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History of Mariposa

It is said that the Mariposa area was named by a Spanish priest under the direction of explorer, Gabriel Moraga. Moraga was the leader of a 25-man troop that explored- central California in l806. When he and his expedition came upon a creek laced with thousands of yellow butterflies, they named the area “Mariposa” which was the Spanish word for butterfly.

The Mariposa town site area was first the home to the Southern Miwok Indians. They have lived in the Central California area for untold generations before any European’s arrived in the Americas.

Juan B. Alvarado Mexican governor of California (1836-1842,) was awarded the “Las Mariposas Grant”. The “Las Mariposas Grant” was a “floating” grant which meant that it had no fixed boundaries. It was ten square leagues (approx. 44,400 acres) located generally on the Mariposa Creek between the San Joaquin, Chowchilla, and Merced rivers and the Sierra Nevada Mountains.

In 1846, John C. Fremont gave $3,280 to Thomas O. Larkin, the US. consul to the Territory of California, to buy the Santa Cruz Ranch in the San Jose area. Instead, Larkin purchased a desolate old land grant in the middle of Indian country for Fremont called the “Las Mariposas Grant”. Before Fremont could rectify this mistake, word came from Coloma that gold had been discovered along the American River. Fremont immediately sent a group of Mexican miners, under the direction of Alex Godey, to the Grant area to determine if gold was also to be found. They soon traced a large vein, a mile long, which they called the “Mother Lode”.

Before Fremont could solidify his grant boundaries and establish it through the legal establishment of the day, thousands of miners arrived on the scene. Few of the miners acknowledged Fremont’s claim and Fremont was tossed into a legal battle that would take until 1856 to settle and 1859 to finalize. The Las Mariposas Grant finally began to take shape along this wide vein that stretched from Mariposa Creek to the Merced River.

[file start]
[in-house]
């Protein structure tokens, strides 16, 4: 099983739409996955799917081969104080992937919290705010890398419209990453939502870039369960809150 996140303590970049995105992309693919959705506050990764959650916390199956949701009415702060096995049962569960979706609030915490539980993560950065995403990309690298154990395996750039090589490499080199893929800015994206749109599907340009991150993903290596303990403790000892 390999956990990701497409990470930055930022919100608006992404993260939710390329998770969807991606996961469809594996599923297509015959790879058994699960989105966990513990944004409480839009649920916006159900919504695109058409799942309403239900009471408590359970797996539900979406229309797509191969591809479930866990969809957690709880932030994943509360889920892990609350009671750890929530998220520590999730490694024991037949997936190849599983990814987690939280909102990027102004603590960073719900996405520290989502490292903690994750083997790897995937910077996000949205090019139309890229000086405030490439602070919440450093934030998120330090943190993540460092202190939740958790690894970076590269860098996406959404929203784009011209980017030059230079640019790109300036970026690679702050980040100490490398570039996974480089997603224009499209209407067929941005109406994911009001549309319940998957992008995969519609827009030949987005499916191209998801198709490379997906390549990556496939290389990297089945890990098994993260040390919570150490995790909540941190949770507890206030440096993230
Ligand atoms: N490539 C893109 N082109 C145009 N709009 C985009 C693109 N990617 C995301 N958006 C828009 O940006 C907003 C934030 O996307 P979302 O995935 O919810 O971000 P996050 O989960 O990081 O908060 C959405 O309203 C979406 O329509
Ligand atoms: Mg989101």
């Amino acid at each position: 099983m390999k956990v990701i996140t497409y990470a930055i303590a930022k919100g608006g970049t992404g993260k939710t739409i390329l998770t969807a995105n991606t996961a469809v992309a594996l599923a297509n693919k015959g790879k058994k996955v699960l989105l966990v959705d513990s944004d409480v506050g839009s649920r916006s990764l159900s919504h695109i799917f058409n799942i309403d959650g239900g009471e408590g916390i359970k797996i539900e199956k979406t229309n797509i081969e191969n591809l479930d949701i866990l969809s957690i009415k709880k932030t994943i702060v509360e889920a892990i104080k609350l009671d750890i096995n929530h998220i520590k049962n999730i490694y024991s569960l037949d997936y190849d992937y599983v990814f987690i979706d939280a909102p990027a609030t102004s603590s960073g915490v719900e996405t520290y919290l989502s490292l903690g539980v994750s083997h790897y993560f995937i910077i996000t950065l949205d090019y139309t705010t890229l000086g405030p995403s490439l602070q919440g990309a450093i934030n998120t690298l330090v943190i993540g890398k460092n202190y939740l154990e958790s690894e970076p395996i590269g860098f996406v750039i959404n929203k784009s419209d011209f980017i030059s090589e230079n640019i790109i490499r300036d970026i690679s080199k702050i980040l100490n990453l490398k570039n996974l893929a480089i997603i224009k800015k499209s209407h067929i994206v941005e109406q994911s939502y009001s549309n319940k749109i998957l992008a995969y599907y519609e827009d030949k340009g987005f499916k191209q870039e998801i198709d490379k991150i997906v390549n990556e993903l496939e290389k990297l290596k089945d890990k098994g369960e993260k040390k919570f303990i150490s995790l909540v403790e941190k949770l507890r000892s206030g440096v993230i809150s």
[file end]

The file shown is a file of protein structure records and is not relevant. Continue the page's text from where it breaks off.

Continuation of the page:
The first “49ers” that arrived in Mariposa set up camp along Mariposa Creek but after the high waters of 1850 the flat above the mine area was chosen as a better site.

Fremont never worked the mines himself but preferred to lease the mines to different entities. The Mariposa Mining Company, one such entity, hired C. Armstrong to being a survey to setup the town of Mariposa. By November of 1851, Mariposa was named the County Seat and began to grow into a little boomtown.

In 1859, Fremont deeded the unsold propert in town to John F. “Quartz” Johnson. Another survey was conducted and lots established.

Through the early 1850’s stores, hotels, saloons and stables spring up. State and County governments began to take shape. Mariposa continued to grow and prosper. The Mariposa Mine produced $200,000 in gold between 1849 and 1859. In five short years, Mariposa evolved from a tent mining camp to a city of several thousand people. A courthouse and newspaper were added to the new town in 1854.

The town would feel many growing pains that first came as the fire of 1858, which destroyed the lower portion of town. The rains that began in the winter of 1861 continued in 1862 until the seasonal Mariposa Creek was more fo a rushing river. Mariposa was cut off from the world as the whole state was plunged into a disastrous food that brought damage to all. The lower end of Mariposa felt the brunt of the flooding waters as severa businesses washed away in the torrent.

But Mariposa would recover and rebuild again. Mariposa grew steadily, but again, would feel the pain of another fire. In 1866, a fire broke out at the “Mariposa Free Press” office and, before the day was over, seven blocks of the main portion of town were blackened.

But again, as in the past, rebuilding began but with fireproof buildings for the most part. Fire would ravage the downtown area again 1884 as the east side of the downtown burned and in 1887 the Gallison Hotel succumbed to a fire.

Mining was still the driving force int he community but the tourist trade began to pick up with the opening of the Yosemite Valley to stage roads.